AARC Keynote: Unmet Needs of COPD Patients
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For Grace Anne Dorney Koppel, the world changed on Sept. 25,
2001. That's the day her doctor advised her to make end-of-life preparations
after diagnosing her with stage 4, very severe chronic obstructive pulmonary
The diagnosis was a complete shock. "In August 2001, I
thought I was in very good health based on the results of my very incomplete
physical," said Dorney Koppel, wife of famed newscaster Ted Koppel. Like many
Americans, her annual physical exam did not include spirometry screening.
Today in the keynote address at the AARC's 57th
International Respiratory Convention and Exhibition in Tampa, Fl, she urged
respiratory therapists to build evidence to support early COPD screenings.
Because patients are not routinely screened for COPD until they start
exhibiting the symptoms of cough, wheezing, and breathlessness, "too many of
Americans are unaware of COPD," said Dorney Koppel. While spirometry is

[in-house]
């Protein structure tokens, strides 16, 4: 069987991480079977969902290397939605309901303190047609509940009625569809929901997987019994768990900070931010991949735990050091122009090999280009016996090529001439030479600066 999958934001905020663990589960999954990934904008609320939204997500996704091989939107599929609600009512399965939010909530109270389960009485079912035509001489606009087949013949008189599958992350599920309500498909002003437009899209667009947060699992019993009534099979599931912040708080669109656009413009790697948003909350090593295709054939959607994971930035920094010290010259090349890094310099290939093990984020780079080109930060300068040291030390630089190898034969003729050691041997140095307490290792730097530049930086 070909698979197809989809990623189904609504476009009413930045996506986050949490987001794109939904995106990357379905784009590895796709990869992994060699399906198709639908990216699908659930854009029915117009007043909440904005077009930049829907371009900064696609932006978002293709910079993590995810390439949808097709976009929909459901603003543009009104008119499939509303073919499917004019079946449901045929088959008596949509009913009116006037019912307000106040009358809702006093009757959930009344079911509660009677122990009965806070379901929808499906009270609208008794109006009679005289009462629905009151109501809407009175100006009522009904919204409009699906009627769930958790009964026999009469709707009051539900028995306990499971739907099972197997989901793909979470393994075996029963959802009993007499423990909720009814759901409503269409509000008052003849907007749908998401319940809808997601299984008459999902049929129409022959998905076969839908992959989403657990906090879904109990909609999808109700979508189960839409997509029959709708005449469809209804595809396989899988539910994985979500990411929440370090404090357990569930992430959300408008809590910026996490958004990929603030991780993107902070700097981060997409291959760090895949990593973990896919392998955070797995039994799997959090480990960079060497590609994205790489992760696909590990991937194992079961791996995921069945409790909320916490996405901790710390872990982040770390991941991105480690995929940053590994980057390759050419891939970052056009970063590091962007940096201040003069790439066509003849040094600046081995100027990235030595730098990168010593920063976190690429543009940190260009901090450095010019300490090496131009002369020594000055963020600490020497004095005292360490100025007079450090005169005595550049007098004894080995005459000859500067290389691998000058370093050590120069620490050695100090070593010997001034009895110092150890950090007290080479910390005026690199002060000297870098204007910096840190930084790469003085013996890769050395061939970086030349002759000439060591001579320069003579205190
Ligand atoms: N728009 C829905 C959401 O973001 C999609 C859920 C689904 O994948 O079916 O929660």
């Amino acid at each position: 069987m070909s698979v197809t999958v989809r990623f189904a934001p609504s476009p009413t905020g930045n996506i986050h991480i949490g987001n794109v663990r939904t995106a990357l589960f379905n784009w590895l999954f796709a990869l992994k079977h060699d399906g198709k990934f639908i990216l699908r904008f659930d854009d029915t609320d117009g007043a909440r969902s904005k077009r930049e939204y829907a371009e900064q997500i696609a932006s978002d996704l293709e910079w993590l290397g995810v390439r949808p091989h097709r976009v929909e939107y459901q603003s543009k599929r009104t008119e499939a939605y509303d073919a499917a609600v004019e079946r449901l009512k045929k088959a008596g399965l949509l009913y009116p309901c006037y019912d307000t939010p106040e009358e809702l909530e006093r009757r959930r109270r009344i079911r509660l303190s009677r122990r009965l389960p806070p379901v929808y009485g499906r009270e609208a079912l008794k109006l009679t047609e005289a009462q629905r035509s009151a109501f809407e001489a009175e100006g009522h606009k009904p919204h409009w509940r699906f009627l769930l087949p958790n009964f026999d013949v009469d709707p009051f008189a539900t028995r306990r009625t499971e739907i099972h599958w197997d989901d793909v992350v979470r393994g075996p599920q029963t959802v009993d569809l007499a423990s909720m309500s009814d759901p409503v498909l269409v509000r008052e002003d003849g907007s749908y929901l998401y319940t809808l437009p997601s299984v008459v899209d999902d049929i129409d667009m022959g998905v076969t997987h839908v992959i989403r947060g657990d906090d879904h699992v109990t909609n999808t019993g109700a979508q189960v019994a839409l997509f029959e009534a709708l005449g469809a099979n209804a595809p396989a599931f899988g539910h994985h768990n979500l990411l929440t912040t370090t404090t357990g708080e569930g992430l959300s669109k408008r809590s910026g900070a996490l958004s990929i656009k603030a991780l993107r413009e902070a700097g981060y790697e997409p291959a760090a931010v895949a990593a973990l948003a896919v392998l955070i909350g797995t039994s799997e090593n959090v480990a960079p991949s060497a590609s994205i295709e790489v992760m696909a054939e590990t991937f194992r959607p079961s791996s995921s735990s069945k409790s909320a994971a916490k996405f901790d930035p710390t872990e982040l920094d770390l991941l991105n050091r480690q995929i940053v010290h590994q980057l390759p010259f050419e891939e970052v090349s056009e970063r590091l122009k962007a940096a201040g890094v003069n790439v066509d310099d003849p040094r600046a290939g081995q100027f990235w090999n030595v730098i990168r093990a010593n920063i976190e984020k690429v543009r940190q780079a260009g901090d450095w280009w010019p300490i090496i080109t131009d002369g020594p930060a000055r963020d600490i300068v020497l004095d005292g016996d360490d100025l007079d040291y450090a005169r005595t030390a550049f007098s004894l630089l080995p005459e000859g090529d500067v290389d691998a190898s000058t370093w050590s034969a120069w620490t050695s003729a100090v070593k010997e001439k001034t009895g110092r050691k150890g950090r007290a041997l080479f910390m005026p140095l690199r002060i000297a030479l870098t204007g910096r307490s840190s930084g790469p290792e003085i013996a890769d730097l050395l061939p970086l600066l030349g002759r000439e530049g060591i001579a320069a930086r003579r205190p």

inexpensive and easy to perform, many clinicians are unaware of the disease's
reversibility and treatment options. Research is needed to quantify and better
Studies also are needed to identify the underlying genetic
components that lead 20 percent of smokers to develop COPD, while 80 percent
remain disease-free. Finding that phenotype could unlock new treatments and new
ways of measuring the disease progress and reversibility.
"From this impatient patient's perspective-and yes, my
pulmonologist has called me that-we are not yet meeting the needs of the 12
million people who have COPD and the 12 million who have COPD and don't know
it," said Dorney Koppel.
But respiratory therapists on the front lines of care can
make more of a difference than any other medical professional out there, she said.
"(You can) dispense courage to those who have lung disease that it is not yet
curable, but is treatable."